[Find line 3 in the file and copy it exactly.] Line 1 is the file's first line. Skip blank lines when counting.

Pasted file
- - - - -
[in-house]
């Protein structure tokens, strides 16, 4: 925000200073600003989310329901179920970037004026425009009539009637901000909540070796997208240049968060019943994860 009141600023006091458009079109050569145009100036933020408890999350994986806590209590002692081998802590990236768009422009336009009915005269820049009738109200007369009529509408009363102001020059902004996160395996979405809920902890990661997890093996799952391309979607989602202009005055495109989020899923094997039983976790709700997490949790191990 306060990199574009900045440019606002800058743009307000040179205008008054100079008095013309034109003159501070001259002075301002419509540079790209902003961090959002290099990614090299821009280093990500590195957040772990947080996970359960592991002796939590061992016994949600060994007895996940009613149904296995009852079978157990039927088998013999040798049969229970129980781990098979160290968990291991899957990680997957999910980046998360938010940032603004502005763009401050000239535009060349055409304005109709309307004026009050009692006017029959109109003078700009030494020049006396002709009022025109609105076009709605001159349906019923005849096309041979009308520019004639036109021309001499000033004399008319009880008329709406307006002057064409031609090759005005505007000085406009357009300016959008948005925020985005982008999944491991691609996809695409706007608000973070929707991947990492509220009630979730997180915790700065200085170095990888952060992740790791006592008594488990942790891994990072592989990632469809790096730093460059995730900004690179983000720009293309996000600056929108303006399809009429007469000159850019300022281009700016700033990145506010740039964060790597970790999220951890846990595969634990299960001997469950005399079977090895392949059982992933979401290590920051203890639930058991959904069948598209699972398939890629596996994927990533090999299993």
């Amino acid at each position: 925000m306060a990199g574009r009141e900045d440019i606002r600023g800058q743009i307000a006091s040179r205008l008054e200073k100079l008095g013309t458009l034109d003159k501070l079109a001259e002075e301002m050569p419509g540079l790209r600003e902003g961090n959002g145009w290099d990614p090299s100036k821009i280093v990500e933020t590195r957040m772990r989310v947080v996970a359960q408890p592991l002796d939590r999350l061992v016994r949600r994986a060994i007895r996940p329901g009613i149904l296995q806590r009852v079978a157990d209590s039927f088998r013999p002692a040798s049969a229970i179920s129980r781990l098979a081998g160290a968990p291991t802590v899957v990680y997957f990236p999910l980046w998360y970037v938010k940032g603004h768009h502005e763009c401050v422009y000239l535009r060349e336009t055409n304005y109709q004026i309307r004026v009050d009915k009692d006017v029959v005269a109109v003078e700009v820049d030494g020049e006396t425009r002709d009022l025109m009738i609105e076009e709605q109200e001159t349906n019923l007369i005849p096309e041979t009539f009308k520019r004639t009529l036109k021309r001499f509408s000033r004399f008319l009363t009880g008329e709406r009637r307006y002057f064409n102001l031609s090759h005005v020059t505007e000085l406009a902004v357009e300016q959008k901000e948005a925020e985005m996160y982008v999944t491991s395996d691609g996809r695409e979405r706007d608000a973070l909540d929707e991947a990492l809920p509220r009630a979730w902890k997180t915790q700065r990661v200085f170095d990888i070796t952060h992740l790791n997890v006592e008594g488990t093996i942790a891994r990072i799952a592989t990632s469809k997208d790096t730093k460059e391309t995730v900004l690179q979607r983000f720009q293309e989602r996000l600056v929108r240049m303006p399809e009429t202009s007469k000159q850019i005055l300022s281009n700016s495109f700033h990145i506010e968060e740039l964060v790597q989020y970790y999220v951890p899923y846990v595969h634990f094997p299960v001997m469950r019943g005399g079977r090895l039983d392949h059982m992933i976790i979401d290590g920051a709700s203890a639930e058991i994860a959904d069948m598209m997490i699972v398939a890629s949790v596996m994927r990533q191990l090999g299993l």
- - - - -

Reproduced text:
């Amino acid at each position: 925000m306060a990199g574009r009141e900045d440019i606002r600023g800058q743009i307000a006091s040179r205008l008054e200073k100079l008095g013309t458009l034109d003159k501070l079109a001259e002075e301002m050569p419509g540079l790209r600003e902003g961090n959002g145009w290099d990614p090299s100036k821009i280093v990500e933020t590195r957040m772990r989310v947080v996970a359960q408890p592991l002796d939590r999350l061992v016994r949600r994986a060994i007895r996940p329901g009613i149904l296995q806590r009852v079978a157990d209590s039927f088998r013999p002692a040798s049969a229970i179920s129980r781990l098979a081998g160290a968990p291991t802590v899957v990680y997957f990236p999910l980046w998360y970037v938010k940032g603004h768009h502005e763009c401050v422009y000239l535009r060349e336009t055409n304005y109709q004026i309307r004026v009050d009915k009692d006017v029959v005269a109109v003078e700009v820049d030494g020049e006396t425009r002709d009022l025109m009738i609105e076009e709605q109200e001159t349906n019923l007369i005849p096309e041979t009539f009308k520019r004639t009529l036109k021309r001499f509408s000033r004399f008319l009363t009880g008329e709406r009637r307006y002057f064409n102001l031609s090759h005005v020059t505007e000085l406009a902004v357009e300016q959008k901000e948005a925020e985005m996160y982008v999944t491991s395996d691609g996809r695409e979405r706007d608000a973070l909540d929707e991947a990492l809920p509220r009630a979730w902890k997180t915790q700065r990661v200085f170095d990888i070796t952060h992740l790791n997890v006592e008594g488990t093996i942790a891994r990072i799952a592989t990632s469809k997208d790096t730093k460059e391309t995730v900004l690179q979607r983000f720009q293309e989602r996000l600056v929108r240049m303006p399809e009429t202009s007469k000159q850019i005055l300022s281009n700016s495109f700033h990145i506010e968060e740039l964060v790597q989020y970790y999220v951890p899923y846990v595969h634990f094997p299960v001997m469950r019943g005399g079977r090895l039983d392949h059982m992933i976790i979401d290590g920051a709700s203890a639930e058991i994860a959904d069948m598209m997490i699972v398939a890629s949790v596996m994927r990533q191990l090999g299993l």